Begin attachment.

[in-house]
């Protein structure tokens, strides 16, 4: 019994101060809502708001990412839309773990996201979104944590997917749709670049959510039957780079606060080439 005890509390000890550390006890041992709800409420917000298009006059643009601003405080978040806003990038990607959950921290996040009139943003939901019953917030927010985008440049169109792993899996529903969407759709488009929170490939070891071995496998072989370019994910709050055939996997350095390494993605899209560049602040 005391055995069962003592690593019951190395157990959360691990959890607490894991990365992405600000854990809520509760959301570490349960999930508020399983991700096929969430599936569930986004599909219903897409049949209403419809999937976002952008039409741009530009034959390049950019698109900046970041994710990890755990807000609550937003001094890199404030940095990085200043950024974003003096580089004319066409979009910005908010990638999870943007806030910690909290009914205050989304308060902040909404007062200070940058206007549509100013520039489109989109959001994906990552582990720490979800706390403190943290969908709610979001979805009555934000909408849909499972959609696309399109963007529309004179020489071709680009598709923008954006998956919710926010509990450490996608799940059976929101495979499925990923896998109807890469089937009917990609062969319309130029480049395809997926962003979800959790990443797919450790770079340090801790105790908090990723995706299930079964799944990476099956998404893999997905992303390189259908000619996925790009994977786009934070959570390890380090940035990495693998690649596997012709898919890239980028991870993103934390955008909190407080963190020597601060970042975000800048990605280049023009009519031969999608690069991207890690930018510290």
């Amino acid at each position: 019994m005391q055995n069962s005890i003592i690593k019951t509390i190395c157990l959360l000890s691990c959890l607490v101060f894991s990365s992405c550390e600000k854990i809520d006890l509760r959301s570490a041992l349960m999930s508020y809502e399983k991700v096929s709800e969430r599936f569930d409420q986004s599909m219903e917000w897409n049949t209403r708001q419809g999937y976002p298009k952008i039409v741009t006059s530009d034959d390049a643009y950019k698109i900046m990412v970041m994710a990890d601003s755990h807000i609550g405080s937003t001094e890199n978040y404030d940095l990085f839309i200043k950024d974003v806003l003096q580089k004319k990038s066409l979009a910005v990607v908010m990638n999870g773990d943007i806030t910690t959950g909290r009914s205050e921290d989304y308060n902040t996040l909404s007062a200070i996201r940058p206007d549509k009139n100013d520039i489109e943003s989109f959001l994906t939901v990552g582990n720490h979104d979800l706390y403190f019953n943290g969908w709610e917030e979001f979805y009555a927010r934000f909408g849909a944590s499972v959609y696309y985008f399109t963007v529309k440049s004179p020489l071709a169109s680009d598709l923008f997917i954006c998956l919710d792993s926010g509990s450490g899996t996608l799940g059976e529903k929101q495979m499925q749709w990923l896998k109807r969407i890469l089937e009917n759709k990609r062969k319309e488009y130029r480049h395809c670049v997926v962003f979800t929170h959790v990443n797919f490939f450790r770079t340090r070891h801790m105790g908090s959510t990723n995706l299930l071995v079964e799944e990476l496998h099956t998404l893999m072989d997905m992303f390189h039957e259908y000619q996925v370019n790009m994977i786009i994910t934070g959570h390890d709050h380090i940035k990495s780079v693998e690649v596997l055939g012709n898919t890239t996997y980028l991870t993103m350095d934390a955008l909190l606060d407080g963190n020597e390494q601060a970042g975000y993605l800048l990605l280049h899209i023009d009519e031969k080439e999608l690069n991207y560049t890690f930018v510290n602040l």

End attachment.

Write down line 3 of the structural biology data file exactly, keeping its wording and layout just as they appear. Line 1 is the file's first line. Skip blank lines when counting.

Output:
């Amino acid at each position: 019994m005391q055995n069962s005890i003592i690593k019951t509390i190395c157990l959360l000890s691990c959890l607490v101060f894991s990365s992405c550390e600000k854990i809520d006890l509760r959301s570490a041992l349960m999930s508020y809502e399983k991700v096929s709800e969430r599936f569930d409420q986004s599909m219903e917000w897409n049949t209403r708001q419809g999937y976002p298009k952008i039409v741009t006059s530009d034959d390049a643009y950019k698109i900046m990412v970041m994710a990890d601003s755990h807000i609550g405080s937003t001094e890199n978040y404030d940095l990085f839309i200043k950024d974003v806003l003096q580089k004319k990038s066409l979009a910005v990607v908010m990638n999870g773990d943007i806030t910690t959950g909290r009914s205050e921290d989304y308060n902040t996040l909404s007062a200070i996201r940058p206007d549509k009139n100013d520039i489109e943003s989109f959001l994906t939901v990552g582990n720490h979104d979800l706390y403190f019953n943290g969908w709610e917030e979001f979805y009555a927010r934000f909408g849909a944590s499972v959609y696309y985008f399109t963007v529309k440049s004179p020489l071709a169109s680009d598709l923008f997917i954006c998956l919710d792993s926010g509990s450490g899996t996608l799940g059976e529903k929101q495979m499925q749709w990923l896998k109807r969407i890469l089937e009917n759709k990609r062969k319309e488009y130029r480049h395809c670049v997926v962003f979800t929170h959790v990443n797919f490939f450790r770079t340090r070891h801790m105790g908090s959510t990723n995706l299930l071995v079964e799944e990476l496998h099956t998404l893999m072989d997905m992303f390189h039957e259908y000619q996925v370019n790009m994977i786009i994910t934070g959570h390890d709050h380090i940035k990495s780079v693998e690649v596997l055939g012709n898919t890239t996997y980028l991870t993103m350095d934390a955008l909190l606060d407080g963190n020597e390494q601060a970042g975000y993605l800048l990605l280049h899209i023009d009519e031969k080439e999608l690069n991207y560049t890690f930018v510290n602040l």